Eating an egg a day reduces stroke risk, new study finds

The old saying goes that an apple a day keeps the doctor away. But it seems that the same could hold true for an egg a day.
Latest research by scientists in the US found that eating one egg per day reduces the risk of having a stroke by 12 per cent.
Researchers also found that, while eggs have previously been linked to cholesterol fears, eating an egg a day did not increase the risk of coronary heart disease, which is the main cause of death across the globe.
Scientists looked at a host of studies which were published between 1982 and 2015. Each study involved more than 275,000 people.
They looked at whether eating eggs reduced or increased the risk of heart disease or stroke.
Dr Dominik Alexander from the US’s EpidStat Institute, led the research team.
Outlining the main findings, he said: “Eggs do have many positive nutritional attributes, including antioxidants, which have been shown to reduce oxidative stress and inflammation.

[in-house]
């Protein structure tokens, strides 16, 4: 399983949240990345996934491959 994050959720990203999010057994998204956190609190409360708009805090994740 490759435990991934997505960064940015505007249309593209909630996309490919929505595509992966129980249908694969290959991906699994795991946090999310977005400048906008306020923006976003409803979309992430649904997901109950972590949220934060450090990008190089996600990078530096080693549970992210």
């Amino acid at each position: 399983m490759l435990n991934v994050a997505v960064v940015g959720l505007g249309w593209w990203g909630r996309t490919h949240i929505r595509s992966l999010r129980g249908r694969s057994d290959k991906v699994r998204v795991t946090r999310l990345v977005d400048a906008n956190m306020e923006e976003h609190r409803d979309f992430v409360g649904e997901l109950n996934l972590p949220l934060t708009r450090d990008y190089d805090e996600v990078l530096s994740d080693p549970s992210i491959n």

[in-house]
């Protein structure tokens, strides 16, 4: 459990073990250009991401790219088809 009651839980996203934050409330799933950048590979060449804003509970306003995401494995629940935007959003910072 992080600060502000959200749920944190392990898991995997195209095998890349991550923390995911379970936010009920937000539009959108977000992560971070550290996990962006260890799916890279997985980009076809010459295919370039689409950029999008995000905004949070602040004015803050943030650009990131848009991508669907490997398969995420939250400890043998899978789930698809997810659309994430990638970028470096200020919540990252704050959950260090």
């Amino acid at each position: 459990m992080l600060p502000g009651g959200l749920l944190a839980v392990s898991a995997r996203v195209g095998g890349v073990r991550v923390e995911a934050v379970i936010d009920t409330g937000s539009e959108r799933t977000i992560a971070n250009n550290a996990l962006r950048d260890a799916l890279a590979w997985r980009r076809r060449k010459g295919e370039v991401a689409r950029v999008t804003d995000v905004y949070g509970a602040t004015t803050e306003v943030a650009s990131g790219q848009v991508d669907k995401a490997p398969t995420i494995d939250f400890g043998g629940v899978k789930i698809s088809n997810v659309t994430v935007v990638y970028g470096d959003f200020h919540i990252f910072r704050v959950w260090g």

“They are also an excellent source of protein, which has been related to lower blood pressure.”

Every large egg contains a host of beneficial ingredients, including protein, antioxidants, lutein and zeaxanthin, as well as vitamins E, D and A. Lutein and zeaxanthin are both linked to eye health.

Vitamin E has already been found in previous studies to have properties which can help reduce the risk of heart attacks in people suffering from heart disease, while lutein is reported to help prevent clogging of the arteries.

This latest study follows new Dietary Guidelines for Americans, which includes regularly eating eggs. People are advised to consider eggs as part of their diet when making choices over which proteins to eat.

Doctor Tia Rains from the Egg Nutrition Centre said the new review backed up previous research showing there was no link between heart disease and eggs. More than that, she said, it now showed that there was potentially a positive effect of eating eggs through cutting the risk of stroke.

Every year, almost 130,000 people die as a result of stroke in America, where it is the leading cause of death. Combined with cardiovascular disease, around 800,000 people in the US lose their lives as a result.

Stroke can also cause long-term disability, including speech problems and loss of independence so the new research could have far-reaching benefits for public health in the US and beyond.